WASHINGTON - APRIL 3: Kevin Alston #30 of the New England Revolution passes the ball against Christian Castillo #12 of D.C. United at RFK Stadium on April 3, 2010 in Washington, DC. (Photo by Ned Dishman/Getty Images)
Believe it or not, there was a time when Kevin Alston was in the national team pool. Let that sink in for a moment. It wasn't even that long ago when he was called into Camp Cupcake in 2009 under Bob Bradley. Granted, he pulled out of the camp with a hamstring injury, but his game was reputable enough that he earned a shot.
There is no question that Alston is a talented player. He was on the U17 national team. He stood out at Indiana University, where he was named to the All-Big Ten team when he was a sophomore and junior. His repute coming out of college was so good that he was given a Generation Adidas contract, and he was expected to not only help bolster the Revolutions' back-line, but perhaps be on a quick shot to Europe.
The problem is he graduated GA after his rookie year in 2009 and has not developed as many hoped he would. Sure he can play defense, but he is an absolute liability going forward. He relies too heavily on his speed when making poor forward runs, often times leaving him way out of position in the defensive third. Yet his name seems to be permanently written for the starting eleven.
Perhaps it is because I see him week in and week out that I notice all of his imperfections; but, even I can't deny that there is definitely talent there. It leads me to wonder if a change of scenery, could, potentially, be good for both Alston and the Revs. Let's be honest, if it looked as though Alston were still on a sure-shot path to Europe, I'd want New England to keep him to reap whatever benefit a team now gets from transfer fees. But I just don't see it. I do, however, see a possibility of reaping benefits from moving Alston within MLS.
Would Alston be that much of a loss with the addition of Florian Lechner? And truthfully, at right back, is Darrius Barnes that much worse than Alston? Even further despite Alston's flaws, he is still looked upon relatively highly in many MLS circles. He was an All-Star in 2010 - selected by Bruce Arena over the (in my opinion) much more talented Sean Franklin. Alston even started that game against Manchester United. Could New England potentially fill a void by shipping off Alston, or would that possibly create another one?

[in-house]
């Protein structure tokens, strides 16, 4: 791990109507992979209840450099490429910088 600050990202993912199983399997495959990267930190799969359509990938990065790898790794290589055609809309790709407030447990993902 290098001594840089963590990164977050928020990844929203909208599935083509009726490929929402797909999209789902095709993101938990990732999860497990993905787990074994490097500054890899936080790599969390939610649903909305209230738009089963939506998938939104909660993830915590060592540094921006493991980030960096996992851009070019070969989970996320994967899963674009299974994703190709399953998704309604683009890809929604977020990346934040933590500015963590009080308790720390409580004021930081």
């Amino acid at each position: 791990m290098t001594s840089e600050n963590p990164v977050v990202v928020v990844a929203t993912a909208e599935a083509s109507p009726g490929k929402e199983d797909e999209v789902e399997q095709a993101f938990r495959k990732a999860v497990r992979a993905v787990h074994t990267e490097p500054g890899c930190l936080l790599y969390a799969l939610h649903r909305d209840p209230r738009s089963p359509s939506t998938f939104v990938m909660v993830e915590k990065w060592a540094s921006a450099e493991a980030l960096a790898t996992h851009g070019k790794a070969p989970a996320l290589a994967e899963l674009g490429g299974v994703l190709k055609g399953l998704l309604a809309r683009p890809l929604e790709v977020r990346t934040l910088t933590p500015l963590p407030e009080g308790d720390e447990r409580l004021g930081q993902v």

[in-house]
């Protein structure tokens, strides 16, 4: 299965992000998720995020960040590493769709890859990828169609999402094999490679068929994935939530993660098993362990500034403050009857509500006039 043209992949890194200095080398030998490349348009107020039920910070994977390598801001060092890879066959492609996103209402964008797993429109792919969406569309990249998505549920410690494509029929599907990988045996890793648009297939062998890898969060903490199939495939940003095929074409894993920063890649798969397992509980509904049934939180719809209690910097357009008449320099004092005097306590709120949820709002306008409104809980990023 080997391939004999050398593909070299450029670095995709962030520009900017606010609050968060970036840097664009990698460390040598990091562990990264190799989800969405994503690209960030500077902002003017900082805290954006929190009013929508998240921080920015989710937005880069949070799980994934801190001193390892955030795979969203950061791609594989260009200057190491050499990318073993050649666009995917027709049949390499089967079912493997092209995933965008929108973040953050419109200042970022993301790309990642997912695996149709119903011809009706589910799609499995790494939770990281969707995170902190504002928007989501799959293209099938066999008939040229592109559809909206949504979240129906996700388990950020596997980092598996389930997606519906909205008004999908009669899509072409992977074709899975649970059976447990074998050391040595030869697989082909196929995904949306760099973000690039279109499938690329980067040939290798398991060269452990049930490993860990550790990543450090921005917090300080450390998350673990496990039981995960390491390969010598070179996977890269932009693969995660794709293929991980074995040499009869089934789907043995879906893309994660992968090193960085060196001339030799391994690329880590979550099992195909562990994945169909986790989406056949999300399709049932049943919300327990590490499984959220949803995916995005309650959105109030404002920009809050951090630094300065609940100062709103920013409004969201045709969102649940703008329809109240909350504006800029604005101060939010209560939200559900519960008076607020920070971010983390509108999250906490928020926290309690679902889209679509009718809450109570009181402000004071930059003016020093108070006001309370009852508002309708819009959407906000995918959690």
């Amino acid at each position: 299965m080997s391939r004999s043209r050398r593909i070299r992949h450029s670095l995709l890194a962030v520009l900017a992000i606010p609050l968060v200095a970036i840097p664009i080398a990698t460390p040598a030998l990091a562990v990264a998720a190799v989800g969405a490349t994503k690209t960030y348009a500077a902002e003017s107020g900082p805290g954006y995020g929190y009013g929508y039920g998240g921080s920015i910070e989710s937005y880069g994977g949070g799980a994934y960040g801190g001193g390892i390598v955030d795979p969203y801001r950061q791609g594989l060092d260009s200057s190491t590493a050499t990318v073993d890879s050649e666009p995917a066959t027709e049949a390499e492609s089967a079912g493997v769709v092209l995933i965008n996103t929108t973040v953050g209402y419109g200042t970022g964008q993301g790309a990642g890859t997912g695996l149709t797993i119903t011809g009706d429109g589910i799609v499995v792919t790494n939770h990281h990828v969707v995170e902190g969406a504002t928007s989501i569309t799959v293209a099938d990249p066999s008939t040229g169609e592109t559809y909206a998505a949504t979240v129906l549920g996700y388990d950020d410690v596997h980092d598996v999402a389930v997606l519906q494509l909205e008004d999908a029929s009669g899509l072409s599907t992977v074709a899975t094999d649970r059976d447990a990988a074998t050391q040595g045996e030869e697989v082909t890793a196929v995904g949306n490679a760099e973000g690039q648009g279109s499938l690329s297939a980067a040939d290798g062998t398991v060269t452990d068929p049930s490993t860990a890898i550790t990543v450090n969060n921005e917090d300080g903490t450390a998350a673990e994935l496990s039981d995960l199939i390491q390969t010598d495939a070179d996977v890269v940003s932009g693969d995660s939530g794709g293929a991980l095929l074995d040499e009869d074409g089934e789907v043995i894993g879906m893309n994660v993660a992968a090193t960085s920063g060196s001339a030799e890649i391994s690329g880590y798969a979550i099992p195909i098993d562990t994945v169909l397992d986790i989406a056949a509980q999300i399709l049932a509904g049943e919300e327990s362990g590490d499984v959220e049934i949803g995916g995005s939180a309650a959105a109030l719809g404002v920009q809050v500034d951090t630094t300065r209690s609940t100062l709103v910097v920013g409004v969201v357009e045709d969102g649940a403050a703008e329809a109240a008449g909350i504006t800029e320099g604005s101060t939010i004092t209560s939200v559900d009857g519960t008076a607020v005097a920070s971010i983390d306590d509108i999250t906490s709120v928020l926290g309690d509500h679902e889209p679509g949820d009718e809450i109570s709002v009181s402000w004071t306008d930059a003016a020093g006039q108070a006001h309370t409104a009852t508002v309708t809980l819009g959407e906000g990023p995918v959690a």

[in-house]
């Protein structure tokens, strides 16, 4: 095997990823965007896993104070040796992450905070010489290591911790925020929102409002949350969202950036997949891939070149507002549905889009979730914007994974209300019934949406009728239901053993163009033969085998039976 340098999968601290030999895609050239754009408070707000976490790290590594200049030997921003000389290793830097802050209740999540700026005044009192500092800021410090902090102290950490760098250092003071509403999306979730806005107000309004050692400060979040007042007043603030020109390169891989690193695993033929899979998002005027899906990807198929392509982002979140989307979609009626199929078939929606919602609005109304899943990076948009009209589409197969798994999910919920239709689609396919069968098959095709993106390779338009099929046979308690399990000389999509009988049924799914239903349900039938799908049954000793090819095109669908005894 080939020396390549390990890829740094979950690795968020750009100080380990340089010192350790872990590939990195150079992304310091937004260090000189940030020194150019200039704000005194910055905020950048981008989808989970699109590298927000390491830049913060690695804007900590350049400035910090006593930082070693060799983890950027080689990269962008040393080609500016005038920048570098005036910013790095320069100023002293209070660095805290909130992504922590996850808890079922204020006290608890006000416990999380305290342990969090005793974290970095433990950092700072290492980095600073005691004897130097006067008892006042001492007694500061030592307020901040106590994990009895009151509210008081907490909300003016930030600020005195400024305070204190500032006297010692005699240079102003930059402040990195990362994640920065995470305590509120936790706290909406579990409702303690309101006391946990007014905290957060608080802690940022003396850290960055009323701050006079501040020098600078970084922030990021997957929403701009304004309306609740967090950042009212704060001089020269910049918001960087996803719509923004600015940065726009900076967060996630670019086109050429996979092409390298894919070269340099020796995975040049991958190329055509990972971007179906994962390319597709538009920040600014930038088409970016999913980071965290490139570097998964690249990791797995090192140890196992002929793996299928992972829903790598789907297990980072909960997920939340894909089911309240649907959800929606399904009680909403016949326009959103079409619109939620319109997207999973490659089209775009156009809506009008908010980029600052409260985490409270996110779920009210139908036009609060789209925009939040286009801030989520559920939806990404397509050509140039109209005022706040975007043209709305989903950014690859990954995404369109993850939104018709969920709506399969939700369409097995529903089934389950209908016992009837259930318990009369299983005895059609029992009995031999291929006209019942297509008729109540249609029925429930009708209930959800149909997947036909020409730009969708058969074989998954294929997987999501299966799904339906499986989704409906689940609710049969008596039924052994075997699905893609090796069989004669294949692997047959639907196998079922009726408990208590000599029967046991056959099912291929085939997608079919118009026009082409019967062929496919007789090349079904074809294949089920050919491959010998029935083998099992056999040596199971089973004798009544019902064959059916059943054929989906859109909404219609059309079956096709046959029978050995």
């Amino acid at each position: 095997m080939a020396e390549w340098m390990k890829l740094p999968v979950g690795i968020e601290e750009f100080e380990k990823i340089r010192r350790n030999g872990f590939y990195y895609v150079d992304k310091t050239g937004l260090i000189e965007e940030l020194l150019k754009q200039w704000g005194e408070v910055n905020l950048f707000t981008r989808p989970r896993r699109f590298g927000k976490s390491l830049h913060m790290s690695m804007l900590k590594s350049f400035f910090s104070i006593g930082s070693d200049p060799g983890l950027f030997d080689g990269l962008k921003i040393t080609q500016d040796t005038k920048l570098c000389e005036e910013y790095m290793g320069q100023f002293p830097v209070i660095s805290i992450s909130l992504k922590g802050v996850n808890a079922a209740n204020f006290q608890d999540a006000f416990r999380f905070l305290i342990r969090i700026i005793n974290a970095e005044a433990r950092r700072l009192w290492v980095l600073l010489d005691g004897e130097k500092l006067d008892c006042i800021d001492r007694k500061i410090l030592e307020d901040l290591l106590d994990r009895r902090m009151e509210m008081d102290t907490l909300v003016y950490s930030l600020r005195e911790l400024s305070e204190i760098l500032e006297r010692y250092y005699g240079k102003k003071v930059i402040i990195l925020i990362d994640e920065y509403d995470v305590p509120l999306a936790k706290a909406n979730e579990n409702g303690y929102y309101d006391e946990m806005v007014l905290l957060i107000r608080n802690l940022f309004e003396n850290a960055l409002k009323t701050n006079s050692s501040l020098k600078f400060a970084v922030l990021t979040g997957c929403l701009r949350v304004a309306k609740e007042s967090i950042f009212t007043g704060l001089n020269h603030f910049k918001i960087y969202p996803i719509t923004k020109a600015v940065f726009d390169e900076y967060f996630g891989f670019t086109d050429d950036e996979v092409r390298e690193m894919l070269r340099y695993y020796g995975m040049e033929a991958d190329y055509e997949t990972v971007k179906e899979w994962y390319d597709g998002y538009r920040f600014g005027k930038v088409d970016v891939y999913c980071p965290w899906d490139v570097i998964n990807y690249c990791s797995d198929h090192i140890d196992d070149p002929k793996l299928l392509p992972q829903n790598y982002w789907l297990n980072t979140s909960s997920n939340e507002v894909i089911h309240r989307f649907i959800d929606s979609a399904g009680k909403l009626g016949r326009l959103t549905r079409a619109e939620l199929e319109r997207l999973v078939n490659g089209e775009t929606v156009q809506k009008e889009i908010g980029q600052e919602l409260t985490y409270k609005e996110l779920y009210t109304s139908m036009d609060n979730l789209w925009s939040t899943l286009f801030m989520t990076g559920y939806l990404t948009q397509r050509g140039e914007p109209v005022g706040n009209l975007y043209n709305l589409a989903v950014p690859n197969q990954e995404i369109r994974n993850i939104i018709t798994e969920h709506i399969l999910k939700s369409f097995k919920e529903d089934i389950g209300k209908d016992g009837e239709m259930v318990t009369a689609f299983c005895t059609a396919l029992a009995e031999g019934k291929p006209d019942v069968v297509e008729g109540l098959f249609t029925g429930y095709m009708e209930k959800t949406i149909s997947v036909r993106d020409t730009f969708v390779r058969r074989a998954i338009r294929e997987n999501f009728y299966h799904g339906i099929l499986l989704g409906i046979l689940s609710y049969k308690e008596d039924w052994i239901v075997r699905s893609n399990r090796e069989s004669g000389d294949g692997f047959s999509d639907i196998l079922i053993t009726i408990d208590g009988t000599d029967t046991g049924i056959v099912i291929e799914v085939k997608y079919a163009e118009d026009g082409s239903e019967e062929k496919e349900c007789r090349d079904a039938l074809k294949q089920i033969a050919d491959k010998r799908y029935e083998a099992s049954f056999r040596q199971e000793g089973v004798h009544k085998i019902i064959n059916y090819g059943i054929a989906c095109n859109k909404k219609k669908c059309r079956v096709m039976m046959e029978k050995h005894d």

Would a team like the Vancouver Whitecaps be willing to move Young-Pyo Lee to the left (a position he has played) in order to add Alston. Could New England trade Alston for someone like Omar Salgado or one of the many other attacking threats Vancouver has? Or could Alston only net allocation money? Are there even teams still interested in him?
On the other hand, New England could end up trading Alston only to watch him fulfill his potential. This would leave the Revolution looking at another Seth Sinovic-like situation.
Either way, Kevin Alston was a player who I had lots of hope for. I'm now starting to wonder if that hope was mislaid. Is it time to see what value he holds, or do we have hope that after a few years of poor development, Jay Heaps can now come in and turn Alston's career around?
I don't really know, but Alston's situation needs to be looked at carefully by Mike Burns and the Revs FO. Because maybe Alston's best value to the team, is being sent somewhere else.
What are your thoughts? Could Alston bring in better talent to New England? Is this just an overreaction to seeing him week in and week out? What do you think his value is around MLS?